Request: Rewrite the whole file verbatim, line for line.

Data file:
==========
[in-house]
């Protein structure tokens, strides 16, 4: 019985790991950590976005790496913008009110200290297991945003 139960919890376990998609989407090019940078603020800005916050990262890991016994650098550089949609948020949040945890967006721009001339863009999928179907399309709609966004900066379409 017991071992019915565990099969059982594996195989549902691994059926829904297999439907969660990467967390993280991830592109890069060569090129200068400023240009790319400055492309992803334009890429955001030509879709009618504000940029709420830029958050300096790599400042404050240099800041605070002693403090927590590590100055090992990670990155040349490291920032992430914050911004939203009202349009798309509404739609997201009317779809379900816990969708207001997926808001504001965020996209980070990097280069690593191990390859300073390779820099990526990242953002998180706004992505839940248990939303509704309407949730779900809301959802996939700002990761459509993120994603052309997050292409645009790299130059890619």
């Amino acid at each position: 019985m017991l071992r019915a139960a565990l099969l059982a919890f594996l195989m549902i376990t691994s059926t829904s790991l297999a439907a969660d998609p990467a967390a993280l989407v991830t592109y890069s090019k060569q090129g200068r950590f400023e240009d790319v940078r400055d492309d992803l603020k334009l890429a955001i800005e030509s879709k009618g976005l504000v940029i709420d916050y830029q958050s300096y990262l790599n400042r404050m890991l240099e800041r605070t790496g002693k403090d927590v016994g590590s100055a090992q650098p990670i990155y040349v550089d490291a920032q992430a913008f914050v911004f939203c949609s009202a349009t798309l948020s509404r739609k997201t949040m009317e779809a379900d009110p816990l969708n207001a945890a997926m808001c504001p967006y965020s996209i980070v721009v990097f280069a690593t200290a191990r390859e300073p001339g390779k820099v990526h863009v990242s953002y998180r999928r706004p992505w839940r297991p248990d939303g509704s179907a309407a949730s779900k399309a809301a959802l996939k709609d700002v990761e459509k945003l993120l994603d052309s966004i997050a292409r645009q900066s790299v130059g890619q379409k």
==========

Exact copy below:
[in-house]
């Protein structure tokens, strides 16, 4: 019985790991950590976005790496913008009110200290297991945003 139960919890376990998609989407090019940078603020800005916050990262890991016994650098550089949609948020949040945890967006721009001339863009999928179907399309709609966004900066379409 017991071992019915565990099969059982594996195989549902691994059926829904297999439907969660990467967390993280991830592109890069060569090129200068400023240009790319400055492309992803334009890429955001030509879709009618504000940029709420830029958050300096790599400042404050240099800041605070002693403090927590590590100055090992990670990155040349490291920032992430914050911004939203009202349009798309509404739609997201009317779809379900816990969708207001997926808001504001965020996209980070990097280069690593191990390859300073390779820099990526990242953002998180706004992505839940248990939303509704309407949730779900809301959802996939700002990761459509993120994603052309997050292409645009790299130059890619």
């Amino acid at each position: 019985m017991l071992r019915a139960a565990l099969l059982a919890f594996l195989m549902i376990t691994s059926t829904s790991l297999a439907a969660d998609p990467a967390a993280l989407v991830t592109y890069s090019k060569q090129g200068r950590f400023e240009d790319v940078r400055d492309d992803l603020k334009l890429a955001i800005e030509s879709k009618g976005l504000v940029i709420d916050y830029q958050s300096y990262l790599n400042r404050m890991l240099e800041r605070t790496g002693k403090d927590v016994g590590s100055a090992q650098p990670i990155y040349v550089d490291a920032q992430a913008f914050v911004f939203c949609s009202a349009t798309l948020s509404r739609k997201t949040m009317e779809a379900d009110p816990l969708n207001a945890a997926m808001c504001p967006y965020s996209i980070v721009v990097f280069a690593t200290a191990r390859e300073p001339g390779k820099v990526h863009v990242s953002y998180r999928r706004p992505w839940r297991p248990d939303g509704s179907a309407a949730s779900k399309a809301a959802l996939k709609d700002v990761e459509k945003l993120l994603d052309s966004i997050a292409r645009q900066s790299v130059g890619q379409k």